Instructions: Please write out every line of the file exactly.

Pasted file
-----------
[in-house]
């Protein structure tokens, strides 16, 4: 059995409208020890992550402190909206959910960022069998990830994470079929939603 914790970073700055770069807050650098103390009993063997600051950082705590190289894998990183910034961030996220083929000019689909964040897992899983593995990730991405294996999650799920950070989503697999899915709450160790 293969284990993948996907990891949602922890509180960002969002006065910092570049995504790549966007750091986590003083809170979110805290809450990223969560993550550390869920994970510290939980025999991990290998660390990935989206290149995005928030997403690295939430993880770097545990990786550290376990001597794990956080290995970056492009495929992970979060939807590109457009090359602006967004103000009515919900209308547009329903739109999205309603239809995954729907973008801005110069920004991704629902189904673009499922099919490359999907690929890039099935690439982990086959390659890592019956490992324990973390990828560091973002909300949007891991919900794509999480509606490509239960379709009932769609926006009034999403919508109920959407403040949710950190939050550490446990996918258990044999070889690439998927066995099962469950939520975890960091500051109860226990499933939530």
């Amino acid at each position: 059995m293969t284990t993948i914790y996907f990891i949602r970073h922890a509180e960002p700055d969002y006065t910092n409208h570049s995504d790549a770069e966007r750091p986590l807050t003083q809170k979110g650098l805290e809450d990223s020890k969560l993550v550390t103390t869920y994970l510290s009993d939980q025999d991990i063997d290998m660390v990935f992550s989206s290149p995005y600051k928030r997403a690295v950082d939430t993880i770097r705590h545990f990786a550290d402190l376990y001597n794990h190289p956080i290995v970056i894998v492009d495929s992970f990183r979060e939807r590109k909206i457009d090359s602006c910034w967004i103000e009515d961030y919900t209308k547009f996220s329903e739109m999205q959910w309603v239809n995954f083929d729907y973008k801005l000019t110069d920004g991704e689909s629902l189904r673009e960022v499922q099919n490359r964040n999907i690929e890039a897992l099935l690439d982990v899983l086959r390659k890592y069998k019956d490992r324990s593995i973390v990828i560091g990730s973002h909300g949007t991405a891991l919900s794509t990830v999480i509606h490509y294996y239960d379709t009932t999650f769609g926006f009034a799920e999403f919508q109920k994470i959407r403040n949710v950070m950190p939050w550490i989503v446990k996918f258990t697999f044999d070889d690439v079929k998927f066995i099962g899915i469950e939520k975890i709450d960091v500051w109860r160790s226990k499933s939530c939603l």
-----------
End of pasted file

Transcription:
[in-house]
């Protein structure tokens, strides 16, 4: 059995409208020890992550402190909206959910960022069998990830994470079929939603 914790970073700055770069807050650098103390009993063997600051950082705590190289894998990183910034961030996220083929000019689909964040897992899983593995990730991405294996999650799920950070989503697999899915709450160790 293969284990993948996907990891949602922890509180960002969002006065910092570049995504790549966007750091986590003083809170979110805290809450990223969560993550550390869920994970510290939980025999991990290998660390990935989206290149995005928030997403690295939430993880770097545990990786550290376990001597794990956080290995970056492009495929992970979060939807590109457009090359602006967004103000009515919900209308547009329903739109999205309603239809995954729907973008801005110069920004991704629902189904673009499922099919490359999907690929890039099935690439982990086959390659890592019956490992324990973390990828560091973002909300949007891991919900794509999480509606490509239960379709009932769609926006009034999403919508109920959407403040949710950190939050550490446990996918258990044999070889690439998927066995099962469950939520975890960091500051109860226990499933939530």
């Amino acid at each position: 059995m293969t284990t993948i914790y996907f990891i949602r970073h922890a509180e960002p700055d969002y006065t910092n409208h570049s995504d790549a770069e966007r750091p986590l807050t003083q809170k979110g650098l805290e809450d990223s020890k969560l993550v550390t103390t869920y994970l510290s009993d939980q025999d991990i063997d290998m660390v990935f992550s989206s290149p995005y600051k928030r997403a690295v950082d939430t993880i770097r705590h545990f990786a550290d402190l376990y001597n794990h190289p956080i290995v970056i894998v492009d495929s992970f990183r979060e939807r590109k909206i457009d090359s602006c910034w967004i103000e009515d961030y919900t209308k547009f996220s329903e739109m999205q959910w309603v239809n995954f083929d729907y973008k801005l000019t110069d920004g991704e689909s629902l189904r673009e960022v499922q099919n490359r964040n999907i690929e890039a897992l099935l690439d982990v899983l086959r390659k890592y069998k019956d490992r324990s593995i973390v990828i560091g990730s973002h909300g949007t991405a891991l919900s794509t990830v999480i509606h490509y294996y239960d379709t009932t999650f769609g926006f009034a799920e999403f919508q109920k994470i959407r403040n949710v950070m950190p939050w550490i989503v446990k996918f258990t697999f044999d070889d690439v079929k998927f066995i099962g899915i469950e939520k975890i709450d960091v500051w109860r160790s226990k499933s939530c939603l």